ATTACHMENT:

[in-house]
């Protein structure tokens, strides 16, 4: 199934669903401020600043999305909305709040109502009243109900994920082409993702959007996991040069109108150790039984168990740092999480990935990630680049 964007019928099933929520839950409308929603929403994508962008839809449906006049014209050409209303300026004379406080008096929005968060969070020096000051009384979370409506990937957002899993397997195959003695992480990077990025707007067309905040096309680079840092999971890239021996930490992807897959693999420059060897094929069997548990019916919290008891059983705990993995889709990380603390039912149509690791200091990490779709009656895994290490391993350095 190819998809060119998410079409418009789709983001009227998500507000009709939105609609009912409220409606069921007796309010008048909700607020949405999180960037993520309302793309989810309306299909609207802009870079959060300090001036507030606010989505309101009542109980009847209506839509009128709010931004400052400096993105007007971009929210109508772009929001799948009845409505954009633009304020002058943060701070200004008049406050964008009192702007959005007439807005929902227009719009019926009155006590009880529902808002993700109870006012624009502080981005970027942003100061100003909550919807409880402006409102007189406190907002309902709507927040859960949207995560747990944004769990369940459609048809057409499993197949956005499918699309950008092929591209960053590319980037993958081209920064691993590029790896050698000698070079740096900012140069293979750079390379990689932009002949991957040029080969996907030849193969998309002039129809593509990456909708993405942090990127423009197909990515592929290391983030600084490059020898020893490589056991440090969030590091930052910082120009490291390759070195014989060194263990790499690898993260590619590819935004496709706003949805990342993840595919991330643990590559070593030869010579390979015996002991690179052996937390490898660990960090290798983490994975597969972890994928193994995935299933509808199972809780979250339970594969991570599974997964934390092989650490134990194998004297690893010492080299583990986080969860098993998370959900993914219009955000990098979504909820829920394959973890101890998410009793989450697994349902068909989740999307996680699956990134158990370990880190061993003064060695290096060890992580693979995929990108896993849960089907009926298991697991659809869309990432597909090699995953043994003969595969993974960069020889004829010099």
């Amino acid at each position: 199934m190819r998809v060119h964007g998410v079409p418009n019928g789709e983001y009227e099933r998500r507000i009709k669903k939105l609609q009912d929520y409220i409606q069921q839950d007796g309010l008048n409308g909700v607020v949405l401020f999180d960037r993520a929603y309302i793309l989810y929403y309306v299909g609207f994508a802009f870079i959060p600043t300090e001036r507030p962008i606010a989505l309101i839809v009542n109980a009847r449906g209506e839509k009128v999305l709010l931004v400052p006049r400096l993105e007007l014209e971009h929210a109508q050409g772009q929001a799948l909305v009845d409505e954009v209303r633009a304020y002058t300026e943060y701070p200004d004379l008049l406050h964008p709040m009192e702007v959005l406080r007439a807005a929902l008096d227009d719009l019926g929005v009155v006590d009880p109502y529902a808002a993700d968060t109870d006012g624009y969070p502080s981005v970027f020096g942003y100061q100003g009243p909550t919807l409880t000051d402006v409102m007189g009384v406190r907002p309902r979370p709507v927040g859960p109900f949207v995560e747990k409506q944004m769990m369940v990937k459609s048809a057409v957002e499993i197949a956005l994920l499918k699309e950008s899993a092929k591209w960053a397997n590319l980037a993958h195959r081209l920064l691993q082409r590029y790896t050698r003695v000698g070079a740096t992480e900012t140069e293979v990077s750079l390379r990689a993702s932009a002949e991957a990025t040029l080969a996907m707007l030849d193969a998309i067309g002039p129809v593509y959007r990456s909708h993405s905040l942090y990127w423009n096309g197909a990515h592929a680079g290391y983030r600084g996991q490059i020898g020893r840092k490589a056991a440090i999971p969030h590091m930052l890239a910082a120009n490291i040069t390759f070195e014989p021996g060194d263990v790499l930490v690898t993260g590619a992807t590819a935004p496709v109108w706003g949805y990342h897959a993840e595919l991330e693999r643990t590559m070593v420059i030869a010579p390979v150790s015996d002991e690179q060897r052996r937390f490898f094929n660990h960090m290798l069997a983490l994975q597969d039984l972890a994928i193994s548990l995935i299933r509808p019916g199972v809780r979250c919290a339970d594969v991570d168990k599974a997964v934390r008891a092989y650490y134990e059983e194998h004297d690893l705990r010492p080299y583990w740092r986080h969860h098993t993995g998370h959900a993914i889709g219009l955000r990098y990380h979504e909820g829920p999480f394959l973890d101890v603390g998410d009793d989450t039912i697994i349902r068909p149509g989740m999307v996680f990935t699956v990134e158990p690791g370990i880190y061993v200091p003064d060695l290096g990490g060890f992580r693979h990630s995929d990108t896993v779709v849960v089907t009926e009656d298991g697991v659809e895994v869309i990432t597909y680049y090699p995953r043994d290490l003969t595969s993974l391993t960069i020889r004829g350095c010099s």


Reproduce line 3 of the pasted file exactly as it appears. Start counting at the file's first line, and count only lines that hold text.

């Amino acid at each position: 199934m190819r998809v060119h964007g998410v079409p418009n019928g789709e983001y009227e099933r998500r507000i009709k669903k939105l609609q009912d929520y409220i409606q069921q839950d007796g309010l008048n409308g909700v607020v949405l401020f999180d960037r993520a929603y309302i793309l989810y929403y309306v299909g609207f994508a802009f870079i959060p600043t300090e001036r507030p962008i606010a989505l309101i839809v009542n109980a009847r449906g209506e839509k009128v999305l709010l931004v400052p006049r400096l993105e007007l014209e971009h929210a109508q050409g772009q929001a799948l909305v009845d409505e954009v209303r633009a304020y002058t300026e943060y701070p200004d004379l008049l406050h964008p709040m009192e702007v959005l406080r007439a807005a929902l008096d227009d719009l019926g929005v009155v006590d009880p109502y529902a808002a993700d968060t109870d006012g624009y969070p502080s981005v970027f020096g942003y100061q100003g009243p909550t919807l409880t000051d402006v409102m007189g009384v406190r907002p309902r979370p709507v927040g859960p109900f949207v995560e747990k409506q944004m769990m369940v990937k459609s048809a057409v957002e499993i197949a956005l994920l499918k699309e950008s899993a092929k591209w960053a397997n590319l980037a993958h195959r081209l920064l691993q082409r590029y790896t050698r003695v000698g070079a740096t992480e900012t140069e293979v990077s750079l390379r990689a993702s932009a002949e991957a990025t040029l080969a996907m707007l030849d193969a998309i067309g002039p129809v593509y959007r990456s909708h993405s905040l942090y990127w423009n096309g197909a990515h592929a680079g290391y983030r600084g996991q490059i020898g020893r840092k490589a056991a440090i999971p969030h590091m930052l890239a910082a120009n490291i040069t390759f070195e014989p021996g060194d263990v790499l930490v690898t993260g590619a992807t590819a935004p496709v109108w706003g949805y990342h897959a993840e595919l991330e693999r643990t590559m070593v420059i030869a010579p390979v150790s015996d002991e690179q060897r052996r937390f490898f094929n660990h960090m290798l069997a983490l994975q597969d039984l972890a994928i193994s548990l995935i299933r509808p019916g199972v809780r979250c919290a339970d594969v991570d168990k599974a997964v934390r008891a092989y650490y134990e059983e194998h004297d690893l705990r010492p080299y583990w740092r986080h969860h098993t993995g998370h959900a993914i889709g219009l955000r990098y990380h979504e909820g829920p999480f394959l973890d101890v603390g998410d009793d989450t039912i697994i349902r068909p149509g989740m999307v996680f990935t699956v990134e158990p690791g370990i880190y061993v200091p003064d060695l290096g990490g060890f992580r693979h990630s995929d990108t896993v779709v849960v089907t009926e009656d298991g697991v659809e895994v869309i990432t597909y680049y090699p995953r043994d290490l003969t595969s993974l391993t960069i020889r004829g350095c010099s």